1:50 PM ---PJ O'Rourke "I was a guest on a BBC phone-in talk show. If the world is mad at America for anything, it should be for the invention of the phone-in talk show. The idea of a news broadcast once was to find someone with information and broadcast it. The idea now is to find someone with ignorance and spread it around."
Friday, November 16, 2001
11:42 AM I'm mortified. There is a hoax e-mail going around with Ollie North and Osama. I fell for it. Ugh.
11:02 AM More and more I think that the best of the founding fathers was John Adams (and his wife Abigail was some sharp cookie herself. Deserving to be called a Founding Mother).
He SAW the world more clearly than anyone else, was all too often right, and was of course ignored. He read the Philosophes, and their ideas of perfect societies that could easily be achieved by sweeping away all the old institutions, and he KNEW that trouble was coming. And when his friend Condorcet was hunted down by a howling revolutionary mob, John Adams was not a bit surprised.
And if he were here today and saw how our unprecedented freedom and prosperity have made us hated by a thousand varieties of would-be tyrants both at home and abroad, he’d say, “I saw this coming 200 years ago. . .”
"Mr. Bush also followed a charismatic leader, and I do not mean Mr. Clinton. Mr. Clinton, whose eight years in the presidency could be compressed like an accordion into one inch of meaning, was no FDR. The charismatic figure Mr. Bush follows is the last big American president, the last who had the massive presence of a battleship, Ronald Reagan.
People kept wondering last year during the election if Mr. Bush had it in him to be a Reagan. I thought maybe he did. But now as I watch him I think: Truman.
Harry Truman did it all through gut and instinct and character. He was a good man who loved his country. He loved to read history and could quote Ovid, but he was no intellectual, not a man of strikingly original thought; his mind wasn't so much creative as quick, and solid as a rock. He grew into the job, on a steep learning curve, forced by history to absorb facts and decide quickly. He didn't know about the atom bomb until the first week of his presidency.
Mr. Bush has been on a similar steep curve, forced to absorb and decide quickly, and his decisions too seem to have been issued from a mind that's quick and solid as a rock."
10:05 AM I like this simple Blogger template, but it doesn't show our e-mail address. It's: weidners-at-pacbell.net
Thursday, November 15, 2001
1:06 PM Suggested rule for improving airline service: In return for the big bailout, for one year all airline executivs who fly must use the lowest-fare class, and wait in the same lines as ordinary passengers.
"The winds begin to rustle, the clouds gather, it grows dark; will these airy forces rear up the ocean to a foaming fury? A spirit seems to be rising; a spirit of contrition and shame at our long apathy and lethargy; a spirit of resentment of injuries, a spirit of indignation at insolence; and what to me is very remarkable, a spirit of greater unanimity than I have ever witnessed in this country for fifty years." --John Adams, on the coming of the War of 1812
The great fish swallow up the small, and he who is most strenuous for the rights of the people, when vested with power, is as eager after the prerogatives of government. You tell me the degrees of perfection to which human nature is capable of arriving, and I believe it, but at the same time lament that our admiration should arise from the scarcity of the instances. --Abigail Adams, in a letter to John Adams.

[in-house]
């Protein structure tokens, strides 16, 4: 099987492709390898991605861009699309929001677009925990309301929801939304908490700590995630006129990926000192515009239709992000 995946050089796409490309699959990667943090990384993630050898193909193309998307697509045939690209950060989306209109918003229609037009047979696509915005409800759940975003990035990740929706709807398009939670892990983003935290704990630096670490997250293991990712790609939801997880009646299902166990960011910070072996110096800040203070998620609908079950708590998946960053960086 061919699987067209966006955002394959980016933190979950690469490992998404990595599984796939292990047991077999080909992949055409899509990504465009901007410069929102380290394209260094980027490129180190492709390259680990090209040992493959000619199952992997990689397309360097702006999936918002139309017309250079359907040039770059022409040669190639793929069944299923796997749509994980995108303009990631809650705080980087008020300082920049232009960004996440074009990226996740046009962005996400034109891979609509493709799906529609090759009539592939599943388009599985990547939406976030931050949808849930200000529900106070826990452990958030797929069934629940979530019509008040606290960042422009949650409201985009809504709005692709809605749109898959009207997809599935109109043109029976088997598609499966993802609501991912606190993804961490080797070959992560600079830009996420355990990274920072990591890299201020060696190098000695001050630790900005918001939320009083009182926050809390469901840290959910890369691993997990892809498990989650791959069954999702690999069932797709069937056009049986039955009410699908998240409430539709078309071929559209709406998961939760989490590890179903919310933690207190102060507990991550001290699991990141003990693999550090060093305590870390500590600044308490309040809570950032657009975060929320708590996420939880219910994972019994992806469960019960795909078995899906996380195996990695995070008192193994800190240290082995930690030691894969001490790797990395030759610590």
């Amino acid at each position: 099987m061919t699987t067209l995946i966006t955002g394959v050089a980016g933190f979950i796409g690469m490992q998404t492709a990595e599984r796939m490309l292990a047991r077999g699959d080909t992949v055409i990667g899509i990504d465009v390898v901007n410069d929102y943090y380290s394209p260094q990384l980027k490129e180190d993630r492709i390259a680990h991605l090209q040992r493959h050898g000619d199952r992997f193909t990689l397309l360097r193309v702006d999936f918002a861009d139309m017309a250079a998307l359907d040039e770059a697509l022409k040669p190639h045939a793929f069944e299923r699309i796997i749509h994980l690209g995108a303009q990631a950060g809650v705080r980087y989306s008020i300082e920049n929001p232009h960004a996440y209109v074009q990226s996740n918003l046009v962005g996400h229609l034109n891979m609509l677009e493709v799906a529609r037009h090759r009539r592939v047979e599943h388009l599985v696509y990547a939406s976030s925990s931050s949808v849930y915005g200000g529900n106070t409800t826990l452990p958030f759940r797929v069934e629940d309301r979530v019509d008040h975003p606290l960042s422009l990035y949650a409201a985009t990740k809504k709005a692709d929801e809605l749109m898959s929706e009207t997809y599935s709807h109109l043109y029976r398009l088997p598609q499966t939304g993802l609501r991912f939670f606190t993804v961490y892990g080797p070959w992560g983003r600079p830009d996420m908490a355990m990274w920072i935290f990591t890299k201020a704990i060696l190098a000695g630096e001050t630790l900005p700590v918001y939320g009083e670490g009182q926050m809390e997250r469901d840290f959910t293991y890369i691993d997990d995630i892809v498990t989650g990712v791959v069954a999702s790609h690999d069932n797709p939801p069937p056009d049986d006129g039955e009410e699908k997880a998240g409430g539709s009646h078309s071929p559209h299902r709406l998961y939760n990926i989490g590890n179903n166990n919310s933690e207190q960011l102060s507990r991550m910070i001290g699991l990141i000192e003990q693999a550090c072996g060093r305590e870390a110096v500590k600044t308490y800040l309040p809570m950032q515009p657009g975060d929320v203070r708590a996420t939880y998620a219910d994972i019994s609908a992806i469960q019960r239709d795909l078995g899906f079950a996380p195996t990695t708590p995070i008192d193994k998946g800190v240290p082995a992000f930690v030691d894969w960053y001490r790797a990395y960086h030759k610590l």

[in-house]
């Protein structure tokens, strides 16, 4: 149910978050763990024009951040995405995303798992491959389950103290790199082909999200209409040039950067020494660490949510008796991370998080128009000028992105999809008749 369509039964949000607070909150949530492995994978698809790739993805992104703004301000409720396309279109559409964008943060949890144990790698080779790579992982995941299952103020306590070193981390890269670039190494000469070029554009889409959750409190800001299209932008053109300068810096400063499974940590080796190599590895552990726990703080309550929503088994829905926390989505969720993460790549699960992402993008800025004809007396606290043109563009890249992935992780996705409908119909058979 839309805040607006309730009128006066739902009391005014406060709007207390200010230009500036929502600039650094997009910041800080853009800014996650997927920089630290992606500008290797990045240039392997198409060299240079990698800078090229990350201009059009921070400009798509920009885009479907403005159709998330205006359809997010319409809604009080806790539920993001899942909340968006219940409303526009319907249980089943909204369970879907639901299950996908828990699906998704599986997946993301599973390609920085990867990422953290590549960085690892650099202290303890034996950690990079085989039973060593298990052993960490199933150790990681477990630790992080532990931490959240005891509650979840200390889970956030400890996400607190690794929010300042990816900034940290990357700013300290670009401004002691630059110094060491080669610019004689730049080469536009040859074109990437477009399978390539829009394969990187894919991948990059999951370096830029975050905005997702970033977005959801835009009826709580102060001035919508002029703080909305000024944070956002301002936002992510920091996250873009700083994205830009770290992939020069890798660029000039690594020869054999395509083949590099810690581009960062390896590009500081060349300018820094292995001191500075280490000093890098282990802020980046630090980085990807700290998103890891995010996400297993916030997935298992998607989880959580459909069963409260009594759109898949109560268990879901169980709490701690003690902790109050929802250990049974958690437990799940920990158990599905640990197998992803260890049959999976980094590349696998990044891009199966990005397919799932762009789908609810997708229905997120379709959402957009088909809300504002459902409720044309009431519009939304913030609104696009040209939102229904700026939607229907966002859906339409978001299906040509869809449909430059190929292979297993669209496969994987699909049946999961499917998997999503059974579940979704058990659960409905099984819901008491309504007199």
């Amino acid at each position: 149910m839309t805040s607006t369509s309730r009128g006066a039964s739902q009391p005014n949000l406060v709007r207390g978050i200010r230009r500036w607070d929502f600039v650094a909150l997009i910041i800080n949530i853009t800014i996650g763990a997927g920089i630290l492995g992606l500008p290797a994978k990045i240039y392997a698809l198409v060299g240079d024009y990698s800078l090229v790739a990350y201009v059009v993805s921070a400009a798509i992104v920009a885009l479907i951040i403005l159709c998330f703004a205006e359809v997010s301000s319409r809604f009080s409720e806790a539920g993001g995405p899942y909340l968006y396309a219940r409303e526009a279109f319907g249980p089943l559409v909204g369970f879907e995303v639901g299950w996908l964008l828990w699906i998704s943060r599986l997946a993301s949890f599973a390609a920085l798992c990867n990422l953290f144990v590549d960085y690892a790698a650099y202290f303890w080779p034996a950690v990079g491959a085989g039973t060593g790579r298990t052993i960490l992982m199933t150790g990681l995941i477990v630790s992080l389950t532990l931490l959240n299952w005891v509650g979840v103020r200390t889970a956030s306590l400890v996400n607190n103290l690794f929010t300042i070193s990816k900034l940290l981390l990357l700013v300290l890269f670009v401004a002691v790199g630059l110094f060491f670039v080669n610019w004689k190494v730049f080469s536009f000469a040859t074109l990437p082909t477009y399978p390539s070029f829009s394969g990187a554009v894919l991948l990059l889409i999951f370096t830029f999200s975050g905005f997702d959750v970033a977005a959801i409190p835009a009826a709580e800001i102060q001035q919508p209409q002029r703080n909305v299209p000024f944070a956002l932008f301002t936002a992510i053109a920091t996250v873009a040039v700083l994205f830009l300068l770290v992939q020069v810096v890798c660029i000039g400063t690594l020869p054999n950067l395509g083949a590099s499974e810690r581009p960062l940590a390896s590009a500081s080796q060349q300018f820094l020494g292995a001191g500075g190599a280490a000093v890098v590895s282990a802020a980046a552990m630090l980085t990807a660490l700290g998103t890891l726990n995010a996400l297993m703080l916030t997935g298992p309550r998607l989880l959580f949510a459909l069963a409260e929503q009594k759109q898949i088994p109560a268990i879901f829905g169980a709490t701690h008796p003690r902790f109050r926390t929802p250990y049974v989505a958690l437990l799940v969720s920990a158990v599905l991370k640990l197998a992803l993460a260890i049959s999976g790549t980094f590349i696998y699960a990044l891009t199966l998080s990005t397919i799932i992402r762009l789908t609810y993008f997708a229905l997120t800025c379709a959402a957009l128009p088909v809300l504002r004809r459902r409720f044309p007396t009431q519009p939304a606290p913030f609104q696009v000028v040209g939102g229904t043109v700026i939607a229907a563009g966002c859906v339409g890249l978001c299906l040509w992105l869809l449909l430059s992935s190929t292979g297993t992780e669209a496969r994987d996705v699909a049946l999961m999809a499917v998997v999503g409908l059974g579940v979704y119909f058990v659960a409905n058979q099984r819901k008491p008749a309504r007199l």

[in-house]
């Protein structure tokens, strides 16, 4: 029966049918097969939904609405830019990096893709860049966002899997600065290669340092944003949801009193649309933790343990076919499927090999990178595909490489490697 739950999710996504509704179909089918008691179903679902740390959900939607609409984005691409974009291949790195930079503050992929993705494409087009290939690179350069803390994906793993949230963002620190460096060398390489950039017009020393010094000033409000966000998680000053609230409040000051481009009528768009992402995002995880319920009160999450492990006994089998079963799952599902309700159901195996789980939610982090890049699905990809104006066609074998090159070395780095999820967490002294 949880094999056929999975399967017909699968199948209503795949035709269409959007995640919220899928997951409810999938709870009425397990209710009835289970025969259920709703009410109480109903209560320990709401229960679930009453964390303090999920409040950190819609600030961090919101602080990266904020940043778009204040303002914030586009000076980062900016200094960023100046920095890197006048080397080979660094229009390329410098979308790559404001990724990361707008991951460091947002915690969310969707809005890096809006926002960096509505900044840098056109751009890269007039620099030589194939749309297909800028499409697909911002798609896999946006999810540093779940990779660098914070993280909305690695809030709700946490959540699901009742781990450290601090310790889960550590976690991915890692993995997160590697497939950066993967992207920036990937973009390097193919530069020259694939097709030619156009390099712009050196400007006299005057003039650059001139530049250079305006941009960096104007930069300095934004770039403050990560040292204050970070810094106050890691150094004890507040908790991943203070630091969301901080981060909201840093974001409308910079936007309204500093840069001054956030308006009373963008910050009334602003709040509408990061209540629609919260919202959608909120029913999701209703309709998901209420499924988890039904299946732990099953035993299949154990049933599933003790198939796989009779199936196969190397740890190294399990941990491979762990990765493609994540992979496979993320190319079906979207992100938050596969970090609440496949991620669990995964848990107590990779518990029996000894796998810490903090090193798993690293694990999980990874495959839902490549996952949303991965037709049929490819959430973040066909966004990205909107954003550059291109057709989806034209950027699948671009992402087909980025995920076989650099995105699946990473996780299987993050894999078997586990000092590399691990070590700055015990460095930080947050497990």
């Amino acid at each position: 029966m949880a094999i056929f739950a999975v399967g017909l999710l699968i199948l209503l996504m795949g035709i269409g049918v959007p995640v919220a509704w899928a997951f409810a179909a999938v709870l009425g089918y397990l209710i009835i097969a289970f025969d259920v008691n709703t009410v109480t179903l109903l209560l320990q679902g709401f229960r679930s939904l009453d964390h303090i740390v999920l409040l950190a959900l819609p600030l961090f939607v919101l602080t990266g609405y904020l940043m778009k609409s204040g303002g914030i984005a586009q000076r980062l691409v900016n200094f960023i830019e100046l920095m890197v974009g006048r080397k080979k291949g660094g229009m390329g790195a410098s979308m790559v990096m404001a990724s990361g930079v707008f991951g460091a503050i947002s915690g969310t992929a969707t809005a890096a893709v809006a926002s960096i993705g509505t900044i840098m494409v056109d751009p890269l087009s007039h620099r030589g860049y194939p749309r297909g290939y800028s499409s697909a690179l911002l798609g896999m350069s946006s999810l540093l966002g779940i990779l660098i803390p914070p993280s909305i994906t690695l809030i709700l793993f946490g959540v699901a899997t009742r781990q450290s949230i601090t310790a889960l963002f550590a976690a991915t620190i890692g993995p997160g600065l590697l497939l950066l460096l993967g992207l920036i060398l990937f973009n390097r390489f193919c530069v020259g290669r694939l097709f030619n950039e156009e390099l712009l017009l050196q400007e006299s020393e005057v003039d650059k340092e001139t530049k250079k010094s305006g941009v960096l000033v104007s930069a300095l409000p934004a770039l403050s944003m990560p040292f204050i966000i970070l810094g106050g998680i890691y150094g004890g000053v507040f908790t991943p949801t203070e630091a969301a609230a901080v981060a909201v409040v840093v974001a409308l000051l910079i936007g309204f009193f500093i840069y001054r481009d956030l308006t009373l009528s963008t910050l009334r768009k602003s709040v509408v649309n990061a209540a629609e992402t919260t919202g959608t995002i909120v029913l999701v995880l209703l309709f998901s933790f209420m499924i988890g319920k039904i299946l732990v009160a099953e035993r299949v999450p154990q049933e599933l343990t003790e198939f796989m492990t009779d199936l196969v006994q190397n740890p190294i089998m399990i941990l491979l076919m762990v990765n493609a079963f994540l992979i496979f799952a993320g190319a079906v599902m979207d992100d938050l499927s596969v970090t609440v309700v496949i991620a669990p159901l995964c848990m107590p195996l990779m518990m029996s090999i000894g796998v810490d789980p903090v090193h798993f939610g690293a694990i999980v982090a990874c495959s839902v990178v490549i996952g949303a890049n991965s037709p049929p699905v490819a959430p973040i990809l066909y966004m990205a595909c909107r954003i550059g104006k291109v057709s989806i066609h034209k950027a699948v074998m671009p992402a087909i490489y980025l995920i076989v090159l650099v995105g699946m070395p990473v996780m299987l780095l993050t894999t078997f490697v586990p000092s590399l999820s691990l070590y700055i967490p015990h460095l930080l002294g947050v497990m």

6:23 PM I just read that the order has been given for military trials for captured terrorists. I hope this won't be necessary because, ooops, sorry, they were all killed while resisting arrest.
12:26 PM I have to find time to adjust this Blogger template to include our e-mail address. 'till then, it's: weidners-at-pacbell.net
8:27 AM A book we liked was DECLARE by Tim Powers. It a retelling of the Kim Philby story with a supernatural explanation. I know that sounds flakey, but the actual story of Philby is so full of inexplicable oddities that it almost begs for it. (For mystery fans, the evil explorer in Josephne Tey's The Singing Sands is almost certainly Philby's father.) I've never enjoyed Tim Powers' books previously, but this one really works. He allows the strangeness to slowly emerge, rather than just dropping it in our laps. And I really came to care about the fates of the main characters.
Monday, November 12, 2001
6:49 PM A war begins. It's like rolling over a rotting log, the sun suddenly shines on a miriad of things both beautiful and creepy. We suddenly have a lot to say.
"They ought to have reflected . . . that as there is nothing more desirable, or advantageous than peace, when founded in justice and honour, so there is nothing more shameful and at the same time more pernicious when attained by bad measures, and purchased at the price of liberty." Abigail Adams, in a letter to John Adams, August 19, 1774
"Israelis realize that the police and military simply can't be there all the time to protect people when terrorists attack: There are simply too many vulnerable targets. (When the police or military are nearby, terrorists wait until they leave.) And when terrorists strike, their first targets include anyone openly carrying a gun.
What Israel has found helpful in thwarting terrorist attacks is allowing law-abiding, trained citizens to carry concealed handguns. About 10 percent of Jewish adults there now have permits to carry concealed handguns."